Kevin Drum reads Ron Brownstein's column in which he compares Social Security reform to the current debate and thinks this is a bad comparison:

It's basically fine, though, except for this one paragraph that's become pundit conventional wisdom lately:

It is revealing that Obama is facing nearly unanimous Republican opposition on health care just four years after President Bush couldn't persuade a single congressional Democrat to back his comparably ambitious Social Security restructuring.

I understand why people write stuff like this, and the parallels are strong enough to make it defensible.  But is it really true?

Maybe I'm remembering things through partisan-colored glasses, but my recollection is that there are some pretty significant differences here.  First, George Bush never sought out any compromise at all.  He insisted on a pure, budget-busting carve-out privatization scheme and never gave Democrats so much as a chance to make a deal.  But what if he'd made it clear that he was open to compromise?  Say, part carve-out, part add-on, and with a modest collection of benefit cuts and tax increases to go along with it?  I suspect a lot of Dems would have been open to something like that, but Bush never gave them a chance.

Second, it wasn't just Democratic opposition that killed Social Security privatization.  Thanks to Bush's intransigence, his plan became so radioactive that even a lot of Republicans didn't support it.  By the time Congress returned from its summer recess, it was obviously DOA and no bill was even introduced.

There are obvious superficial similarities between Social Security in 2005 and healthcare reform in 2009.  But in the former, Bush outlined a purely conservative proposal and never gave an inch on it.  In the latter, Obama has outlined a generally liberal proposal but allowed some give and take with Republicans. 

I don't understand.  What Kevin is outlining as the "moderate" option that Bush refused to offer seems to me to be almost exactly what Bush was proposing:

Who could open an investment account? The accounts are voluntary. But participation would be phased in over three years according to age. In the first year -- 2009 -- workers born from 1950 to 1965 could open accounts. In the second year, workers born from 1950 to 1978 could open accounts. In the third year, anyone born after 1950 could opt for an account.

How much payroll tax would be diverted to individual investment accounts? President Bush indicated that eventually, workers would be permitted to invest up to a third of the 12.4 percent payroll tax that they and their employers pay on their wages. (Workers pay 6.2 percent and their employers pay the other 6.2 percent.)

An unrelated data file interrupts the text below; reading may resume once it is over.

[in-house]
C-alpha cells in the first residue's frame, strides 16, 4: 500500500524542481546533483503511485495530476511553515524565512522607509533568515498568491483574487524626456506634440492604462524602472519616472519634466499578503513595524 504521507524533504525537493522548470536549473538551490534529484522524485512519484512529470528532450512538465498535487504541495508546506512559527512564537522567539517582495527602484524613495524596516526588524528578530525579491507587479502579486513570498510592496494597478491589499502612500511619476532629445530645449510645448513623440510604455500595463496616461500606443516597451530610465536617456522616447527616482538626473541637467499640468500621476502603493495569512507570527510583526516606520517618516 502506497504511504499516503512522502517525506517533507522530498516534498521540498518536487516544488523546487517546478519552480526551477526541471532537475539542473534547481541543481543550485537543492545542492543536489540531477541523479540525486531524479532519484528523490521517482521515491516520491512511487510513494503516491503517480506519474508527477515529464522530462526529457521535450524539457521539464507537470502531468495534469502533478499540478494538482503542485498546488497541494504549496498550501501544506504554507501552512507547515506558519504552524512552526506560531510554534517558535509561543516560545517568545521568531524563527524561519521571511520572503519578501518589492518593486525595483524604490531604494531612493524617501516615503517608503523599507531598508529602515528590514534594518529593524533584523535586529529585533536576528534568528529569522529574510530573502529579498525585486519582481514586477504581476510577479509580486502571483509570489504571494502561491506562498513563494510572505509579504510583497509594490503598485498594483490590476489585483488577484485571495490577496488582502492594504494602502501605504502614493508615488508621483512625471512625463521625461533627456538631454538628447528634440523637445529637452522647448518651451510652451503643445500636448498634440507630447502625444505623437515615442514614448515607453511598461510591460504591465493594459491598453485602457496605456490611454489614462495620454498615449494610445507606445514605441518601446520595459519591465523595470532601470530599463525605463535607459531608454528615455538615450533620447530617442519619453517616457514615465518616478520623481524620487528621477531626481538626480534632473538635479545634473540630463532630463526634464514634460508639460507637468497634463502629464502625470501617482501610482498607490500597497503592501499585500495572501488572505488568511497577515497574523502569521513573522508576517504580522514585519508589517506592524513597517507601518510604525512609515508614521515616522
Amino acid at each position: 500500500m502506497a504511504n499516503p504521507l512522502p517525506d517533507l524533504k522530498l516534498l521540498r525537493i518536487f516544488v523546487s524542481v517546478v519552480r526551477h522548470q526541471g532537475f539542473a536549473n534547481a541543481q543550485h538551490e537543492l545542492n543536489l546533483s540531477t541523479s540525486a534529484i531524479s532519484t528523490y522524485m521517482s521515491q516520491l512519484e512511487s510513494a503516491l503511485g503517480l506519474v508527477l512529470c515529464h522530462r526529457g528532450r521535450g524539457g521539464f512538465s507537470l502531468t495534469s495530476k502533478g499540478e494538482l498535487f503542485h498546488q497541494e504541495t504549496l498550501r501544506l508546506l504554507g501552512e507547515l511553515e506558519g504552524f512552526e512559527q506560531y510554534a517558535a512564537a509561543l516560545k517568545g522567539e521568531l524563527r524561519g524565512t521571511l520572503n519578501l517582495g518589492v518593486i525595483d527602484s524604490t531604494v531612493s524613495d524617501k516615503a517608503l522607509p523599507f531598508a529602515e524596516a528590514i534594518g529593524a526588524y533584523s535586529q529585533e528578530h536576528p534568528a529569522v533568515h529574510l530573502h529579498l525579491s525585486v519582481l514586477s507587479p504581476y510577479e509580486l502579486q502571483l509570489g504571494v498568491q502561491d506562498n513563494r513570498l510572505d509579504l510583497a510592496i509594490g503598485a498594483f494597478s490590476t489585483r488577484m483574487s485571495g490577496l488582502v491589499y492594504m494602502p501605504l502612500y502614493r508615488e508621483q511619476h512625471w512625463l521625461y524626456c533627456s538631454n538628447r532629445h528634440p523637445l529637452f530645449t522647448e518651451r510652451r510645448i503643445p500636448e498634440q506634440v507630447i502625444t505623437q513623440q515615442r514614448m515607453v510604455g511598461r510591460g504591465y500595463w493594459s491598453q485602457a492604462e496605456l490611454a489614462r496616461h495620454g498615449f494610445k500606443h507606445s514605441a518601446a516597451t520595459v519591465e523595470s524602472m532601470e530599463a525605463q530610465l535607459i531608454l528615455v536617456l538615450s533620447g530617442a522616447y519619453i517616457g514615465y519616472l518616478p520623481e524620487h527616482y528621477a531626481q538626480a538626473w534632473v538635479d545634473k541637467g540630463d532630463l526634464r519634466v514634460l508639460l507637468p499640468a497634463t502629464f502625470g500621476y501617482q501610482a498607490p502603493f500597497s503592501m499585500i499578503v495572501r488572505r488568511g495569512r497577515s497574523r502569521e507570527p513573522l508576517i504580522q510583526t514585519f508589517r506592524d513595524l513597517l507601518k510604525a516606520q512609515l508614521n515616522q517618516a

Annual contributions would be capped at $1,000 in 2009 and thereafter rise slightly more than $100 per year.

. . .

What other options would the president consider to make Social Security solvent? President Bush again ruled out increasing the payroll tax -- which is 12.4 percent of one's wages up to a certain cap ($90,000 this year). But in his remarks Wednesday he said, "fixing Social Security permanently will require an open, candid review of the options. ... I will work with members of Congress to find the most effective combination of reforms."

Among those he cited as "on the table" were:

  • limiting benefits for wealthy retirees;
  • indexing benefits to prices rather than wages;
  • increasing the retirement age; and
  • discouraging taking Social Security benefits early.

I also believe that it always commanded majority support among Republican voters; Congress caved when too few Democrats and independents were willing to go along.  Nor was this any more radical than a massive new health care benefit you plan to "pay for" mostly with fictional spending cuts.  Partial private accounts were instituted in Sweden fer goshsakes.  Over the long run, a portfolio of stocks transitioned to a portfolio of bonds is still a much better bet than Social Security benefits, and of course, 2/3 of the system would still have been the traditional Social Security.  

Democrats were against it because a) this would make it harder to use the system as a progressive transfer and b) scaring the bejeesus out of senior citizens is an excellent, excellent way to take a political scalp.  In 2005, you heard exactly the same cry from Republicans that Democrats are raising now:  "What's your plan, bozo?"  Democrats steadfastly refused to put any serious alternative forward until private accounts were taken off the table.  Kevin's belief that Democrats would have been willing to compromise if Republicans hadn't been so damn partisan just isn't true.  They insisted that Republicans give up the one thing they wanted in order to even start talking about reform.  That's not the act of a party that is willing to make a deal.

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